14 יד

גמ׳ כל שיש לו קשקשת דג טהור יש שיש לו סנפיר ואין לו קשקשת דג טמא מכדי אנן אקשקשת סמכינן סנפיר דכתב רחמנא למה לי

GEMARA: The mishna teaches that any fish that has scales also has fins and therefore is a kosher fish. The mishna also stated that there are fish that have fins but do not have scales. Such a fish is a non-kosher fish. The Gemara asks: Since we rely exclusively upon the sign of the scales, as a fish that has scales necessarily has fins as well, why do I need the sign of fins that the Merciful One writes in the Torah as one of the criteria of kosher fish?

15 טו

אי לא כתב רחמנא סנפיר הוה אמינא מאי קשקשת דכתיב סנפיר ואפילו דג טמא כתב רחמנא סנפיר וקשקשת

The Gemara answers: If the Merciful One had not also written the sign of fins in the Torah, I would say: What does the word kaskeset, scales, that is written in the Torah mean? It does not mean scales, but fins. And I would therefore say that even a non-kosher fish, which has fins but no scales, is permitted. Therefore, the Merciful One writes both signs, fins and scales.

16 טז

והשתא דכתב רחמנא סנפיר וקשקשת מנלן דקשקשת לבושא הוא דכתיב (שמואל א יז, ה) ושריון קשקשים הוא לבוש

The Gemara further asks: But now that the Merciful One wrote in the Torah fins and kaskeset, from where do we derive that kaskeset denotes clothing, i.e., scales, rather than fins? The Gemara answers: We derive it from a verse, as it is written about Goliath the Philistine: “And he was clad with a coat of mail [kaskasim]” (I Samuel 17:5).

17 יז

ולכתוב רחמנא קשקשת ולא בעי סנפיר א"ר אבהו וכן תנא דבי רבי ישמעאל (ישעיהו מב, כא) יגדיל תורה ויאדיר

The Gemara asks: But if there is proof that kaskeset means scales, the question returns: Let the Merciful One write only “scales” and then there would be no need to write “fins.” Rabbi Abbahu says, and likewise a Sage of the school of Rabbi Yishmael taught, that this is in accordance with the verse: “The Lord was pleased, for His righteousness’ sake, to make Torah great and glorious” (Isaiah 42:21).In this context, this means that it is fitting for the Torah to state all the characteristics of a kosher animal rather than merely state that which is absolutely necessary.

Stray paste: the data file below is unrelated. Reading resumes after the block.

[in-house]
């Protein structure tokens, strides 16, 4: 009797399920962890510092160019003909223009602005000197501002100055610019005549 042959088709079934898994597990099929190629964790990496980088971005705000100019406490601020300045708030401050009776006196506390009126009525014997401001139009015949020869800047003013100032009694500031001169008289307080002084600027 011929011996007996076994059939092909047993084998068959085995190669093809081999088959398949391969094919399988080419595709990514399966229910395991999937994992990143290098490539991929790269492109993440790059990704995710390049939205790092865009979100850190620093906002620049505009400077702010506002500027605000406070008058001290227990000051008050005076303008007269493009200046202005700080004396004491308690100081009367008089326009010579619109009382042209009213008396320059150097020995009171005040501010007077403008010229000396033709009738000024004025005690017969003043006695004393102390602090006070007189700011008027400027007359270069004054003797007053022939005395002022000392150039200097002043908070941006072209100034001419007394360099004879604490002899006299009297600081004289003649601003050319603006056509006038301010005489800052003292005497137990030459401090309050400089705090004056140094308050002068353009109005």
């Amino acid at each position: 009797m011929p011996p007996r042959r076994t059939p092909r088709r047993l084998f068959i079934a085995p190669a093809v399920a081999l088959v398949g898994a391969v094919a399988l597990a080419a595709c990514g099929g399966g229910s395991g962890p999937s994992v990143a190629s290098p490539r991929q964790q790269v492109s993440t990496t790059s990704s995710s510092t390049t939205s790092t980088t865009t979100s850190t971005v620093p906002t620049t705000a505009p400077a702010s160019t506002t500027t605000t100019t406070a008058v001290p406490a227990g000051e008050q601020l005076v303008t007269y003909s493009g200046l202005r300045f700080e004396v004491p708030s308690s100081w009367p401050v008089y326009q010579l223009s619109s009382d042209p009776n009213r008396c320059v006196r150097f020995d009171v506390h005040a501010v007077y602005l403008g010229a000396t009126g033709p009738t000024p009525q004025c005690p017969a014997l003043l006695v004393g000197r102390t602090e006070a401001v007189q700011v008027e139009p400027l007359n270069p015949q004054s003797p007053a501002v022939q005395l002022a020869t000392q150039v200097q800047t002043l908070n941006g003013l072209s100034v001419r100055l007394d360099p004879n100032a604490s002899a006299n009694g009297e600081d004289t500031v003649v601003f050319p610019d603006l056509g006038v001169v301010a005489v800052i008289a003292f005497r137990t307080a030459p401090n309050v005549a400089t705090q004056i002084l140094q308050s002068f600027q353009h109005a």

18 יח

מתני׳ כל הטעון ברכה לאחריו טעון ברכה לפניו ויש שטעון ברכה לפניו ואין טעון ברכה לאחריו

MISHNA: This mishna teaches a generalization that is similar to the previous ones: Anything that requires a blessing after one partakes of it requires a blessing beforehand. And there exist items that require a blessing before but do not require a blessing thereafter.

19 יט

גמ׳ לאתויי מאי לאתויי ירק ולרבי יצחק דמברך אירק לאתויי מאי לאתויי מיא

GEMARA: The mishna teaches that there are items that require a blessing before but not after. The Gemara inquires: What case does this halakha in the mishna add? The Gemara answers: It serves to add the case of vegetables, as one recites a blessing before eating them but not afterward. The Gemara asks: And according to the opinion of Rabbi Yitzḥak, who maintains that one recites a blessing on vegetables after eating them, what case does this halakha in the mishna add? The Gemara answers: It serves to add the case of water, as one recites a blessing before drinking it but not afterward.

20 כ

ולרב פפא דמברך אמיא לאתויי מאי לאתויי מצות ולבני מערבא דמברכי בתר דסליקו תפילייהו אשר קדשנו במצותיו וצונו לשמור חוקיו לאתויי מאי לאתויי

The Gemara further asks: And according to the opinion of Rav Pappa, who rules that one recites a blessing on water after drinking it, what case does this halakha in the mishna serve to add? The Gemara answers that the mishna, which does not explicitly mention food, serves to add mitzvot. In other words, one recites a blessing before performing a mitzva, e.g., wearing ritual fringes or taking the lulav and the like, but one does not recite a blessing after its fulfillment. The Gemara asks: And according to the residents of the West, Eretz Yisrael, who recite the following blessing after they remove their phylacteries: Who sanctified us with His mitzvot and commanded us to keep His laws, what does this halakha in the mishna come to add? The Gemara answers: It serves to add the case of